Unless the supply of the elements of plant-food is continuous and regular, a purely sandy soil would be undesirable. If no means are provided for the removal of surplus water which may be found in a purely clay soil, or to so improve its condition as to admit of free circulation of air as well as water, it will be too heavy, and become absolutely useless. The same is true of purely calcareous soil, since the same unfavorable conditions would prevail, though perhaps to not quite the same extent. Such soils would also be unsuited to the plant itself, because they would not admit of the free progress of the tap-root nor of the lateral fibrous roots in their search for nutrition. These conditions have a powerful influence upon the ultimate yield of sugar from the surface cultivated.
But if the sandy soil be mixed with either or both of the others, and with humus—pulverulent brown earth—in suitable proportions, the conditions most favorable to the maintenance of a regular and plentiful supply of food, the healthy condition of the root and its consequent normal development will be assured.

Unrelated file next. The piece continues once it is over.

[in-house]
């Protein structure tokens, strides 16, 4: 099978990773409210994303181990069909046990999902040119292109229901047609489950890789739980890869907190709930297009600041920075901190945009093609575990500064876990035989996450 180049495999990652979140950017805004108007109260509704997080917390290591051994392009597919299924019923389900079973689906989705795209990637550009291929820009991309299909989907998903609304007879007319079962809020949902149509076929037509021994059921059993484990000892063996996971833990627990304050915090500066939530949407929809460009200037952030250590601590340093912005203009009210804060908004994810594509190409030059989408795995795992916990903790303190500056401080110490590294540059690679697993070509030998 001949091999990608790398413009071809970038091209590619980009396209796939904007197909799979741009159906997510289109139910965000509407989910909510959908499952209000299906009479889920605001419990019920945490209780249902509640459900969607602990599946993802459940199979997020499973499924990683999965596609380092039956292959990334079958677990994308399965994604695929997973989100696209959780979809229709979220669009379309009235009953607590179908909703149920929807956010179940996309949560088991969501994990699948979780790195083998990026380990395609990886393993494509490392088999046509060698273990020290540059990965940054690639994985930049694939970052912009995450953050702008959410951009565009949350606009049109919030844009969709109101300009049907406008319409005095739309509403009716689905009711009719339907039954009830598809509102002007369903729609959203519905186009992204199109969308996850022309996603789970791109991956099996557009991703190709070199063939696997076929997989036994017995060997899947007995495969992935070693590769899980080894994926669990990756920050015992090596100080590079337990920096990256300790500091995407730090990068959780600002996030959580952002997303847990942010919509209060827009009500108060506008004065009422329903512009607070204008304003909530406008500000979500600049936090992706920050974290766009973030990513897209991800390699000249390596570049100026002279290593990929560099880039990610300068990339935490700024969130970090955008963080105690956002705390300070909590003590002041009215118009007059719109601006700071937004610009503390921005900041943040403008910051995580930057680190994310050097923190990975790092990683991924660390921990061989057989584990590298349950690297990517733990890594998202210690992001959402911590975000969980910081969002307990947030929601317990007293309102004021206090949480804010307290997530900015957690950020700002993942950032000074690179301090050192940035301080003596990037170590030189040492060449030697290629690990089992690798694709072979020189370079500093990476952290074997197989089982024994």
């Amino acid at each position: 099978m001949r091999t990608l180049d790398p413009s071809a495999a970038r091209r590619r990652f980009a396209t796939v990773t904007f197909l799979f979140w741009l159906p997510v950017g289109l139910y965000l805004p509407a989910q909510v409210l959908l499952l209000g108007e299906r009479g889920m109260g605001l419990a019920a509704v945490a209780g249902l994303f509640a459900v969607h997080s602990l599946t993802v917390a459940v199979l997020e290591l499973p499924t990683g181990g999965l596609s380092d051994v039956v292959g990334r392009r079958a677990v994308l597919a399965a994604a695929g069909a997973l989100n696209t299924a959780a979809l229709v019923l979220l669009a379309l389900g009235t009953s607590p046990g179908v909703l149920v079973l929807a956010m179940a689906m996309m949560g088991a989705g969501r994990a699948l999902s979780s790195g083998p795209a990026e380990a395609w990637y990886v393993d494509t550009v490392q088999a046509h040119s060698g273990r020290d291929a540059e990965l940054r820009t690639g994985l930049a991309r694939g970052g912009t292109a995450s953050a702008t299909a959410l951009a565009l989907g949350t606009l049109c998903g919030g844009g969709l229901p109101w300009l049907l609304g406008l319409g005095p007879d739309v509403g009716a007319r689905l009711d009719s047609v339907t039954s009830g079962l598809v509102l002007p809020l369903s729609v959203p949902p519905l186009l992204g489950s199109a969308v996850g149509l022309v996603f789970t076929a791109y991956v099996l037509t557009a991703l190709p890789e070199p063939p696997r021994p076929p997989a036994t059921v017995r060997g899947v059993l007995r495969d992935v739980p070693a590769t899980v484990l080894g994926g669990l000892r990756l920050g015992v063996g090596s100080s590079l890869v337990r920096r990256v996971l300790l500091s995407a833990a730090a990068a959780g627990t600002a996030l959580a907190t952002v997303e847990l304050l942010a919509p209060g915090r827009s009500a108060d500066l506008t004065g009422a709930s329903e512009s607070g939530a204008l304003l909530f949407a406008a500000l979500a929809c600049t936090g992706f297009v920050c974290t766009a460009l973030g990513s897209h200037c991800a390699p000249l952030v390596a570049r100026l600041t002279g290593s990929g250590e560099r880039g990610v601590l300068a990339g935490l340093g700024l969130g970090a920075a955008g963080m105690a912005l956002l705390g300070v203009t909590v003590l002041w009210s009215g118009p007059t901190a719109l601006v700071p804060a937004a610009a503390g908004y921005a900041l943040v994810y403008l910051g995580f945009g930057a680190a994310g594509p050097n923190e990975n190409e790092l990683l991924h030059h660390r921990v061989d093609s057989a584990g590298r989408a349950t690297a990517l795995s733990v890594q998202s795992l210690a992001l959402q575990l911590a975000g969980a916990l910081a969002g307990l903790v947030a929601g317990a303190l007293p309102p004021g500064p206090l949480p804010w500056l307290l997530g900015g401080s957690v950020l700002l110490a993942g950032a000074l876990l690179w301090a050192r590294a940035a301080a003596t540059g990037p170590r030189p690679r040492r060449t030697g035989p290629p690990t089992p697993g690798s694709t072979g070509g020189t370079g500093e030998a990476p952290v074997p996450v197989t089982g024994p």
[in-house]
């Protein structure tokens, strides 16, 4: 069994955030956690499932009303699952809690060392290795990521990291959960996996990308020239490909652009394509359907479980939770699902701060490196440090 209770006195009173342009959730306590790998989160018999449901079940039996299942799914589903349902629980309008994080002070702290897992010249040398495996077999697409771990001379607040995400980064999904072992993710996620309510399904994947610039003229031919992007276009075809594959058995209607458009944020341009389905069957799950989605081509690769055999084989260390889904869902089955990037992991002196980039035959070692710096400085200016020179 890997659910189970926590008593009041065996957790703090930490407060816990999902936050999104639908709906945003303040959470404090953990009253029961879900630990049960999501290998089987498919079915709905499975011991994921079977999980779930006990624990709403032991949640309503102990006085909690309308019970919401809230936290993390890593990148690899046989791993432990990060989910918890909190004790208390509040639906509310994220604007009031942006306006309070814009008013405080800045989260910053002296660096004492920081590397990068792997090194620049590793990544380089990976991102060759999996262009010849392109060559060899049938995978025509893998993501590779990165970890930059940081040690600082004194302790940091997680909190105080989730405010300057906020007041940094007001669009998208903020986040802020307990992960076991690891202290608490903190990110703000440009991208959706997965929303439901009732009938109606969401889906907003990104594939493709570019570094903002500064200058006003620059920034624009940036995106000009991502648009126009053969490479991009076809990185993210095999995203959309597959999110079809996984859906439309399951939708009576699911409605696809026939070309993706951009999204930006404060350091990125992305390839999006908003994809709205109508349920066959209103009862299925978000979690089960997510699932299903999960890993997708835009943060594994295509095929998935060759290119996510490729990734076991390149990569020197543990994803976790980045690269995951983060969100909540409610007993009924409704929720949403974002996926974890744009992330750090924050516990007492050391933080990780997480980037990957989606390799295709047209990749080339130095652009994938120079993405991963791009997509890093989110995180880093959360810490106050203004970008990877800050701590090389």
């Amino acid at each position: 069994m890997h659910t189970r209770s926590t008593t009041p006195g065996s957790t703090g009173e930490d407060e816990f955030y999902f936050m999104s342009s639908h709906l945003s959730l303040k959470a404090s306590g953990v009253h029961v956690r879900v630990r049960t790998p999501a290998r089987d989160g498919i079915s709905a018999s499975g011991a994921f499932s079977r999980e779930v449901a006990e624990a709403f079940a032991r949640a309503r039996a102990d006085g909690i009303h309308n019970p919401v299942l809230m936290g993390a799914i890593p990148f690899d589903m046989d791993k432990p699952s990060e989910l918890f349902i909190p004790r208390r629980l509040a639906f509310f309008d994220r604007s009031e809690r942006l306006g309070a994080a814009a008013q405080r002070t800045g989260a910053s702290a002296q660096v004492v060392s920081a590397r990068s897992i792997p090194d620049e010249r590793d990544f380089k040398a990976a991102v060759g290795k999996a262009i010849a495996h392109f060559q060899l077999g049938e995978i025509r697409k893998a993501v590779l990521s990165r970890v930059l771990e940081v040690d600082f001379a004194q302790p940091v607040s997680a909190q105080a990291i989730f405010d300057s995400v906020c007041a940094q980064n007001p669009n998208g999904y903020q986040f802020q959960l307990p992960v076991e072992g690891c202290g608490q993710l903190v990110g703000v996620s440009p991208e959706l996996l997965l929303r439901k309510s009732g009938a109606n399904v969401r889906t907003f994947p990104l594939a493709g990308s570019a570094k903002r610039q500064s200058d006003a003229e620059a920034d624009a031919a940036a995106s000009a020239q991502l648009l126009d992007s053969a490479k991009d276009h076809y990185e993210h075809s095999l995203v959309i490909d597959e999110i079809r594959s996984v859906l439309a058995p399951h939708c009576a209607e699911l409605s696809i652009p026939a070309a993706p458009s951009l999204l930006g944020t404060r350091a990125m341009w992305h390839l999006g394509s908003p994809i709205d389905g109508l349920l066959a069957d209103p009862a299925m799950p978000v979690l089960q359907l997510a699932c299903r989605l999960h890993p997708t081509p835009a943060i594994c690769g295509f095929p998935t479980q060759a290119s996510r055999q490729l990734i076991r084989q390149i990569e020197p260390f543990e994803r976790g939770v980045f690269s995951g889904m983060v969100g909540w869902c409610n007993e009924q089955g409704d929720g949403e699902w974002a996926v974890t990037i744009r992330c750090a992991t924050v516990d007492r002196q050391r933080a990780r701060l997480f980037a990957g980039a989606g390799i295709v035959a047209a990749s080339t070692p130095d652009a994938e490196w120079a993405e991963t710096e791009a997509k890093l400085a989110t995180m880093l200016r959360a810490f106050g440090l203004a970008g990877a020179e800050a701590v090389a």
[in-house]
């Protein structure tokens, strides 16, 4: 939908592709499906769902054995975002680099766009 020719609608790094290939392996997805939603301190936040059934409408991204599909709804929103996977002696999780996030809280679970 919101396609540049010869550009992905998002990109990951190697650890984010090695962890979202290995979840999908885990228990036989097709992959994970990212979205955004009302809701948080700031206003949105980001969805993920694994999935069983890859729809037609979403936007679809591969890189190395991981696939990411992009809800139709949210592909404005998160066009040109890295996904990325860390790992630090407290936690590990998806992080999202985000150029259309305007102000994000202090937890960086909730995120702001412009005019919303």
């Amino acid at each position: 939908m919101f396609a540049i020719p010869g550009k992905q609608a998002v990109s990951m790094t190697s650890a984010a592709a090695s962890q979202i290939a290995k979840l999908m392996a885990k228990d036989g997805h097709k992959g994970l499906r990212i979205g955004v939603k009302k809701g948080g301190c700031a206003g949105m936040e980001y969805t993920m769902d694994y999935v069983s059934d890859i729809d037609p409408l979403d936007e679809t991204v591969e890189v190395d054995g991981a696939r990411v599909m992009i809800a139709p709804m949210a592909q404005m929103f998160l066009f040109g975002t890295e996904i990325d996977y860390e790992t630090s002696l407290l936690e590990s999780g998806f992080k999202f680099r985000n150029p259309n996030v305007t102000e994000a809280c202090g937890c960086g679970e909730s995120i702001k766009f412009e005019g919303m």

The beet-root, as a biennial plant, enters readily into rotation with annual plants, and with those plants known to exhaust the soil. It precedes barley, wheat, rye, and oats, and prepares the soil in a marvelous manner for cereals, the subsequent fertilization of which prepares the soil for the beet. The land must not receive fertilizing treatment during the season of the growth of the beet-root, but must be well prepared—not too light, not too moist; it should be warm, rich in humus, deep and free from stones, like a garden. The form of the beet desired for greater sugar extraction would, with this physical condition, be long and tapering.